The Knicks and Tom Thibodeau Are Frustratingly Wasting Their Rising Star
The New York Knicks are struggling to build on the success of their 2020-21 season that made them one of the darlings of the NBA. Head coach Tom Thibodeau is also risking the atrophy of a talent who bears critical importance to the Knicks in the coming years.
New York went with the hometown kid in the 2020 NBA Draft, selecting Obi Toppin out of Dayton. The former Flyers star has already made gains in his sophomore campaign, but Thibodeau’s allegiance to veteran toughness and defense — something that is lacking for the Knicks — is becoming a detriment to Toppin’s progression.
Obi Toppin is showing his upside as a hyperathletic two-way forward
Obi Toppin faced some questions about how his game would translate to the NBA ahead of the 2020 draft, notably on the defensive end of the floor. However, he’s answered the bell.
Toppin accumulated a respectable 0.5 defensive box plus-minus in his rookie season, and he’s at 0.7 in that category through 17 games this time around. Although he still leaves something to be desired in terms of on-ball defense, Toppin’s presence as a help defender is notable. He’s averaging 2.0 blocks per 36 minutes.
Additionally, Toppin adds tremendous value to the Knicks’ offense. While he’s converted on just 22.2% of his 3-pointers thus far, the 23-year-old excels at making plays in transition.
Toppin is also an excellent baseline cutter, a massive benefit for slashing point guards like Derrick Rose, particularly when Rose is shooting the ball so well from beyond the arc. He runs to the rim for lobs and can explode to the basket off a couple dribbles, finishing through contact with explosive dunks.
The former Flyers star makes things easier for his teammates when he’s on the floor. But Tom Thibodeau won’t give Toppin extended run. That’s a big problem for the Knicks.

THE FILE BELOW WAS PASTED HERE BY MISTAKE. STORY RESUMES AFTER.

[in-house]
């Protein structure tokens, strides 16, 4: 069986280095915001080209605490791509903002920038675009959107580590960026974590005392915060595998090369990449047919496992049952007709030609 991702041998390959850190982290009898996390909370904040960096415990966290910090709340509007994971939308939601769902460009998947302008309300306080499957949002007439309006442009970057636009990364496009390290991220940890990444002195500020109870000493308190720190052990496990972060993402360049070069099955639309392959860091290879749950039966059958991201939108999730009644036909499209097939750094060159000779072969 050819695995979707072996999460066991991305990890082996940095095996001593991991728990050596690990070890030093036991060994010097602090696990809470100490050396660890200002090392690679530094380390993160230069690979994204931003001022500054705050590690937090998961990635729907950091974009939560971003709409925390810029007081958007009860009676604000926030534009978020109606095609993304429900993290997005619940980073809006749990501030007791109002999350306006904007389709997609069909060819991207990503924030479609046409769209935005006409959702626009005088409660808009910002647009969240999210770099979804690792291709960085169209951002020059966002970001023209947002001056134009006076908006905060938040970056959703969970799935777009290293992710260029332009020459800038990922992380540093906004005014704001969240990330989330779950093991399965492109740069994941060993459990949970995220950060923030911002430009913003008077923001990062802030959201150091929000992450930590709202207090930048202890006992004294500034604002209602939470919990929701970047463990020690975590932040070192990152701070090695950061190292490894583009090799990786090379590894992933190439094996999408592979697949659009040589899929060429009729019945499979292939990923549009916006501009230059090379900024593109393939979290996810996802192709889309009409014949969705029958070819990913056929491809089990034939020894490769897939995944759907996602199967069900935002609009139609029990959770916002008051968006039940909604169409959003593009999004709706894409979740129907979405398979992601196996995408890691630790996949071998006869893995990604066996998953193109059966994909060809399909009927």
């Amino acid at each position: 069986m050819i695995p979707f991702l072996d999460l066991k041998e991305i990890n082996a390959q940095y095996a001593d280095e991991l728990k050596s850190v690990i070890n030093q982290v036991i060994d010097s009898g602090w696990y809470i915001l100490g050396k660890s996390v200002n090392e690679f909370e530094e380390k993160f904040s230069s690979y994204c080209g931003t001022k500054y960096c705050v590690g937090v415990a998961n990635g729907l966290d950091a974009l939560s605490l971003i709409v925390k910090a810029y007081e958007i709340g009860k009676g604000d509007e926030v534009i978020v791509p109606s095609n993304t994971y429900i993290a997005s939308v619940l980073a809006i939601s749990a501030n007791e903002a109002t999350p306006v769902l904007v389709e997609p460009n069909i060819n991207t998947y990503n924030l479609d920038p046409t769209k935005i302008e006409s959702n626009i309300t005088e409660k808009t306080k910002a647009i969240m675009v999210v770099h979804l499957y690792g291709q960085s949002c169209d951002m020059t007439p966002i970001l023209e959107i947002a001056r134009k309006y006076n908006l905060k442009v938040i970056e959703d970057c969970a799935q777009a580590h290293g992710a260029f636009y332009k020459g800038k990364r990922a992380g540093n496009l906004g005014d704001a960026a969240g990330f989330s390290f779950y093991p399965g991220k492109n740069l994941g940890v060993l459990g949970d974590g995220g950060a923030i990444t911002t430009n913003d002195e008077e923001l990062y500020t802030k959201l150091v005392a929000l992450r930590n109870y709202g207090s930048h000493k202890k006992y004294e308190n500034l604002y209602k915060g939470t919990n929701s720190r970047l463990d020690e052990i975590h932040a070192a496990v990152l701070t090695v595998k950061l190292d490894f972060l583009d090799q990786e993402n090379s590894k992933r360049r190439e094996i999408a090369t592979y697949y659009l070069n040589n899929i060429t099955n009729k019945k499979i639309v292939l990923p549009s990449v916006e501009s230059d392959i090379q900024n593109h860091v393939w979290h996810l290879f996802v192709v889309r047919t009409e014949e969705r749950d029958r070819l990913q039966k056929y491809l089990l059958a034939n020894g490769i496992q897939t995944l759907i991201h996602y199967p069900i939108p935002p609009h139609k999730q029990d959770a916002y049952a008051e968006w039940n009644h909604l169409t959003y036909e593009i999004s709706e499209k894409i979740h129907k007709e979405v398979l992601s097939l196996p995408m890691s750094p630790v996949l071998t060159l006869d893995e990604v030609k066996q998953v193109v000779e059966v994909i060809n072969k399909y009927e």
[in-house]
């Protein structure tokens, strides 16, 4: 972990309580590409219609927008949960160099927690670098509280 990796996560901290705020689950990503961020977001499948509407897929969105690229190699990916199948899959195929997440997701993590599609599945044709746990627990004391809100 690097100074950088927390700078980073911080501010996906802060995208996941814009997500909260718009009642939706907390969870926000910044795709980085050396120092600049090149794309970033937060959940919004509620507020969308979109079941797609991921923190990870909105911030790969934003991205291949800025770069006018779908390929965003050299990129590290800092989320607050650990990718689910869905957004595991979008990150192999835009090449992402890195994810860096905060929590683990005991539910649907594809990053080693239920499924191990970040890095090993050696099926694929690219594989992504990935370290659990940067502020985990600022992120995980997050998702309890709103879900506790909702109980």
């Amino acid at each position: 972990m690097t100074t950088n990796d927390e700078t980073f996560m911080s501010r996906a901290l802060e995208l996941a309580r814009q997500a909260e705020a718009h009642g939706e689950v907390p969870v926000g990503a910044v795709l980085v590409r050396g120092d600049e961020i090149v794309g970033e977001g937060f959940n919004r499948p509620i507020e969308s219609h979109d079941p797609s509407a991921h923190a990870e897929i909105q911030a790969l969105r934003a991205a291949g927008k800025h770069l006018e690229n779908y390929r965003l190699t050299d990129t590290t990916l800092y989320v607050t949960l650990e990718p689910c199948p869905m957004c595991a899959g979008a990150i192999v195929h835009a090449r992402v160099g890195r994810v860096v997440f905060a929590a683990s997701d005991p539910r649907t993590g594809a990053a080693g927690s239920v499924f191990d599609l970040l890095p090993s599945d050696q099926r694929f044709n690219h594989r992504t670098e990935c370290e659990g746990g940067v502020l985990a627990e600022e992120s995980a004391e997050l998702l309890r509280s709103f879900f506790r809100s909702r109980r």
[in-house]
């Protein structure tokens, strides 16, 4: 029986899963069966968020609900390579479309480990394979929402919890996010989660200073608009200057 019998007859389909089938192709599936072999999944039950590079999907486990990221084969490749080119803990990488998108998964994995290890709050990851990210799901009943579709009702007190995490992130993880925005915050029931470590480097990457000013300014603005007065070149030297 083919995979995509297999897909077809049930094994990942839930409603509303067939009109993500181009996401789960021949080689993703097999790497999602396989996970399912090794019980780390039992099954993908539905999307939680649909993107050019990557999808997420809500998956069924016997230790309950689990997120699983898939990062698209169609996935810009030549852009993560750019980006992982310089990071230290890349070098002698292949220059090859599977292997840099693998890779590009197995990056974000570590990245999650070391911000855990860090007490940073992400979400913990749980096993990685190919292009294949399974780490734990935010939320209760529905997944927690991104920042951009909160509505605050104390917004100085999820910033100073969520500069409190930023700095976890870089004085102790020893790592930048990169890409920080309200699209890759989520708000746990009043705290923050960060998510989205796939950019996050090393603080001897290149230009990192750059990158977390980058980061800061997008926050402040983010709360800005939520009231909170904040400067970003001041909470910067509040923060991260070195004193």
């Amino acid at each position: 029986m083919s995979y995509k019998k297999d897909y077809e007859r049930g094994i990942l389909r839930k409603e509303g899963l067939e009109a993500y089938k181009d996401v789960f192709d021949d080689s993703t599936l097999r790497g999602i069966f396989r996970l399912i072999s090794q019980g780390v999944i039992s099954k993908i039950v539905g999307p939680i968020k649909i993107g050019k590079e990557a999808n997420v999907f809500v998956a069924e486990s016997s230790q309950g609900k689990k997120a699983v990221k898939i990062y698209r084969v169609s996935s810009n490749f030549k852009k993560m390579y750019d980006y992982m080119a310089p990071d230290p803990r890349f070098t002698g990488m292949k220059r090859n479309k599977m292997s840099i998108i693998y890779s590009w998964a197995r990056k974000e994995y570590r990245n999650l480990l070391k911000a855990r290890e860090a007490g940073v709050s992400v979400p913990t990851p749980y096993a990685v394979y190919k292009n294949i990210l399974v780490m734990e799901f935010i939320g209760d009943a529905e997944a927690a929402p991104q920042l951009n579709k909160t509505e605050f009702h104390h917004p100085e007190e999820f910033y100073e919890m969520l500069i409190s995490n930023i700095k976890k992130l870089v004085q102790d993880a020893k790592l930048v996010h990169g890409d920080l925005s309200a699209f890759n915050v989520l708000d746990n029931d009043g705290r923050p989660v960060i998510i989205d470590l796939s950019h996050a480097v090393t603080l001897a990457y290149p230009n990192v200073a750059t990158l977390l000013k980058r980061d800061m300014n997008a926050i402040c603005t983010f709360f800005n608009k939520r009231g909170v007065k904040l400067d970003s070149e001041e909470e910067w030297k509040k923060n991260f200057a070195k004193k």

Tom Thibodeau has buried Toppin on the frontcourt depth chart
Toppin is indeed getting more minutes with the Knicks this season. But an additional 3.9 minutes per contest is hardly something to write home about. In truth, Tom Thibodeau prefers to play other guys, mainly because of his affinity for defensive toughness.
Taj Gibson is averaging 20.2 minutes to Toppin’s 14.9. Nerlens Noel –who made headlines this summer by suing Rich Paul — has only played in six games this season, but he’s averaging 23.3 minutes. That allotment appears to make sense in accordance with Thibs’ coaching preferences.
Gibson can rebound and is averaging 2.8 blocks per 36 minutes. Noel, meanwhile, has quietly been one of the better interior defenders in the NBA for the past few seasons. He’s averaging 1.8 blocks and 1.2 steals through his first six games.
The issue, though, is that those guys add little to no value for the Knicks offensively. Gibson has made just 2-of-14 jumpers thus far. Noel is primarily a rim-roller who needs others to create and set him up with lobs or easy looks in pick-and-roll.
By contrast, Toppin can provide spacing and make plays off the dribble. Though he hasn’t shot the 3-ball well to start the season, he made a respectable 39% of his triples during his sophomore season at Dayton. The upside is there.
Thibodeau said last month that Toppin infuses the Knicks with energy. So, why isn’t he getting more minutes?
Thibodeau must alter his rotations
Thibodeau cannot risk stagnating Toppin’s growth. Changes are needed, and they must be implemented as soon as possible.
As has already been established, Toppin is holding his own on the defensive end and gives the Knicks more variety on offense. Thibodeau must find more ways to get him into the game.
The simplest solution is giving some of Gibson’s minutes to Toppin. It also might be worth it for Thibodeau to defer to Toppin over Alec Burks, though the latter is a crucial floor-spacer for the Knicks. Whatever the case may be, Toppin figures to see more minutes in the near future because of Mitchell Robinson’s absence (concussion protocol).
Knicks fans should hope the youngster seizes the opportunity. Otherwise, Thibodeau might revert to his old and outdated methods while ruining the “Bing Bong” hype in the Big Apple.
Stats courtesy of Basketball Reference.